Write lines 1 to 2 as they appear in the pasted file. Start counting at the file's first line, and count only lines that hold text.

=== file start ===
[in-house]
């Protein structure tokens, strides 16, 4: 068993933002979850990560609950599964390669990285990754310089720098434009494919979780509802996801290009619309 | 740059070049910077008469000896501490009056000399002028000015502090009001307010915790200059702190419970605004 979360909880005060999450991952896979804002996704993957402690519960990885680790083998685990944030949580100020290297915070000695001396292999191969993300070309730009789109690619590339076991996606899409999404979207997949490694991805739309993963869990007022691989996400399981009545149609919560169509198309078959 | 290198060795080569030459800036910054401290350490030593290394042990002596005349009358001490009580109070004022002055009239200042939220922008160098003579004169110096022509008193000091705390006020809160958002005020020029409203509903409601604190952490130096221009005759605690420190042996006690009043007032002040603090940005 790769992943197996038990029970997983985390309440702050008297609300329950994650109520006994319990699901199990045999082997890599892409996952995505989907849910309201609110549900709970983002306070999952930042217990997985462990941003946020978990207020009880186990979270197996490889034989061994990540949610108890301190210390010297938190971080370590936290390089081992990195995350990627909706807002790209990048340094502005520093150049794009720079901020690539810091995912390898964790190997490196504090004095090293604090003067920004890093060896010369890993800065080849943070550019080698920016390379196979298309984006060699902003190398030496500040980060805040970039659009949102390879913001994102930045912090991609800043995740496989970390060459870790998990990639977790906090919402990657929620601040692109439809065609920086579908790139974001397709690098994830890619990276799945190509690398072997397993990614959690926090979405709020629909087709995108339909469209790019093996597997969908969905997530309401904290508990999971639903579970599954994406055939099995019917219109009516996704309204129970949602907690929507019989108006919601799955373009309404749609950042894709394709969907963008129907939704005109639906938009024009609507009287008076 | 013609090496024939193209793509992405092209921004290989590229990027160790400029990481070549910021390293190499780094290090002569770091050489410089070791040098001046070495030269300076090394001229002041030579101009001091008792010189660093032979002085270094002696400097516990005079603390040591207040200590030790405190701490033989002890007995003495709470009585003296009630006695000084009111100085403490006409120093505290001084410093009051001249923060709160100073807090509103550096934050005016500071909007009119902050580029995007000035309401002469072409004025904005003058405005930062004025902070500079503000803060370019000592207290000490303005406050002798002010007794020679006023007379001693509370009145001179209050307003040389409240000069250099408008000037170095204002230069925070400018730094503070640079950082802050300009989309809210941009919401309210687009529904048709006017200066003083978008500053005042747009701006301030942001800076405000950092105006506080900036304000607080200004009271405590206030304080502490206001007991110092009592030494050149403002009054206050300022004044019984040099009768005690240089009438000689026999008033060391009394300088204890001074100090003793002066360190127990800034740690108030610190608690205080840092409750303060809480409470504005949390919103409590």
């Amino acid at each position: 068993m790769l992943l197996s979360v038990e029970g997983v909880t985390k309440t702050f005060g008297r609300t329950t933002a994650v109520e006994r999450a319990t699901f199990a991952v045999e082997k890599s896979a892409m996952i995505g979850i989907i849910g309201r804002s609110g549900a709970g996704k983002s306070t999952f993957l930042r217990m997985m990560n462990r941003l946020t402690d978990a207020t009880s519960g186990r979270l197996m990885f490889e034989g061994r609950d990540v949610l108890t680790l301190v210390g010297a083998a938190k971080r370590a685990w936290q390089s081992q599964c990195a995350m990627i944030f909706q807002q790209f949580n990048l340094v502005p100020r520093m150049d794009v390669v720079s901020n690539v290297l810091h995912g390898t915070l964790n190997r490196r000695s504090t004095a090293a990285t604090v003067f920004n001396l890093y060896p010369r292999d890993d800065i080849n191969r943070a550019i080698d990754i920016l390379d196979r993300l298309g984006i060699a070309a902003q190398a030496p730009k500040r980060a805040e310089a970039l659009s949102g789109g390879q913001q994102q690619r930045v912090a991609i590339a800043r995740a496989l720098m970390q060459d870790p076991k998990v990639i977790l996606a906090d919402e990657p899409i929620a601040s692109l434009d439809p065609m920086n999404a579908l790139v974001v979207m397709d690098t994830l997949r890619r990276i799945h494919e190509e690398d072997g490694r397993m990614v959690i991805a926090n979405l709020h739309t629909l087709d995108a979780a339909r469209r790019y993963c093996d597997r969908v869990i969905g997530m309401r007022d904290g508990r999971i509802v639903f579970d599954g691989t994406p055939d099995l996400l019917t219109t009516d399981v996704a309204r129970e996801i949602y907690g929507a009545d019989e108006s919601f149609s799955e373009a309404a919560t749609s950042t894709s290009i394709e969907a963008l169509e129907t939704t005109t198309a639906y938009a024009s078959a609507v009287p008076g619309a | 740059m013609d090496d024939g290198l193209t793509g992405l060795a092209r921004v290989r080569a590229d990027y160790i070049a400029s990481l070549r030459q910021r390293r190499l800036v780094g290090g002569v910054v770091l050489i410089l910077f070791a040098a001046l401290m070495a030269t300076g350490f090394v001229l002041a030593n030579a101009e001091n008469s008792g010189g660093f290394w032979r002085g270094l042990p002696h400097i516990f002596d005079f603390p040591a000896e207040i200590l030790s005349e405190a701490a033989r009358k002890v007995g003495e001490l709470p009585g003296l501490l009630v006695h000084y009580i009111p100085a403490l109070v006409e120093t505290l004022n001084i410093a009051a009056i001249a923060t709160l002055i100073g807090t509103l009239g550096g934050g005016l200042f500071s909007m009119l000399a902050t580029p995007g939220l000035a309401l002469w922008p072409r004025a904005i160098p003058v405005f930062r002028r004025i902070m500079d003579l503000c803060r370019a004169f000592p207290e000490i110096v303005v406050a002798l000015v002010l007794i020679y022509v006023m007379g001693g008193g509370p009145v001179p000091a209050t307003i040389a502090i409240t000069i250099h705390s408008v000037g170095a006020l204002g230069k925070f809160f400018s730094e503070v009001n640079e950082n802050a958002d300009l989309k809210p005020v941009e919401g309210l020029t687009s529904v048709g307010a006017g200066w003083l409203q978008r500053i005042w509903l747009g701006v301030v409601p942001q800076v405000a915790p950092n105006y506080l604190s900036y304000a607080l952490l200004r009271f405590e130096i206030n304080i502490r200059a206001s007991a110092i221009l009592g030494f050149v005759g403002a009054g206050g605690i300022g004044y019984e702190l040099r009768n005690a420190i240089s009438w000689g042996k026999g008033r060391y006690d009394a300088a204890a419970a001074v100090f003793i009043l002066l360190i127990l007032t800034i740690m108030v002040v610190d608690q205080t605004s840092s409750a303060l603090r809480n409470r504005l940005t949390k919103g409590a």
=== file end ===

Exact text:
[in-house]
């Protein structure tokens, strides 16, 4: 068993933002979850990560609950599964390669990285990754310089720098434009494919979780509802996801290009619309 | 740059070049910077008469000896501490009056000399002028000015502090009001307010915790200059702190419970605004 979360909880005060999450991952896979804002996704993957402690519960990885680790083998685990944030949580100020290297915070000695001396292999191969993300070309730009789109690619590339076991996606899409999404979207997949490694991805739309993963869990007022691989996400399981009545149609919560169509198309078959 | 290198060795080569030459800036910054401290350490030593290394042990002596005349009358001490009580109070004022002055009239200042939220922008160098003579004169110096022509008193000091705390006020809160958002005020020029409203509903409601604190952490130096221009005759605690420190042996006690009043007032002040603090940005 790769992943197996038990029970997983985390309440702050008297609300329950994650109520006994319990699901199990045999082997890599892409996952995505989907849910309201609110549900709970983002306070999952930042217990997985462990941003946020978990207020009880186990979270197996490889034989061994990540949610108890301190210390010297938190971080370590936290390089081992990195995350990627909706807002790209990048340094502005520093150049794009720079901020690539810091995912390898964790190997490196504090004095090293604090003067920004890093060896010369890993800065080849943070550019080698920016390379196979298309984006060699902003190398030496500040980060805040970039659009949102390879913001994102930045912090991609800043995740496989970390060459870790998990990639977790906090919402990657929620601040692109439809065609920086579908790139974001397709690098994830890619990276799945190509690398072997397993990614959690926090979405709020629909087709995108339909469209790019093996597997969908969905997530309401904290508990999971639903579970599954994406055939099995019917219109009516996704309204129970949602907690929507019989108006919601799955373009309404749609950042894709394709969907963008129907939704005109639906938009024009609507009287008076 | 013609090496024939193209793509992405092209921004290989590229990027160790400029990481070549910021390293190499780094290090002569770091050489410089070791040098001046070495030269300076090394001229002041030579101009001091008792010189660093032979002085270094002696400097516990005079603390040591207040200590030790405190701490033989002890007995003495709470009585003296009630006695000084009111100085403490006409120093505290001084410093009051001249923060709160100073807090509103550096934050005016500071909007009119902050580029995007000035309401002469072409004025904005003058405005930062004025902070500079503000803060370019000592207290000490303005406050002798002010007794020679006023007379001693509370009145001179209050307003040389409240000069250099408008000037170095204002230069925070400018730094503070640079950082802050300009989309809210941009919401309210687009529904048709006017200066003083978008500053005042747009701006301030942001800076405000950092105006506080900036304000607080200004009271405590206030304080502490206001007991110092009592030494050149403002009054206050300022004044019984040099009768005690240089009438000689026999008033060391009394300088204890001074100090003793002066360190127990800034740690108030610190608690205080840092409750303060809480409470504005949390919103409590």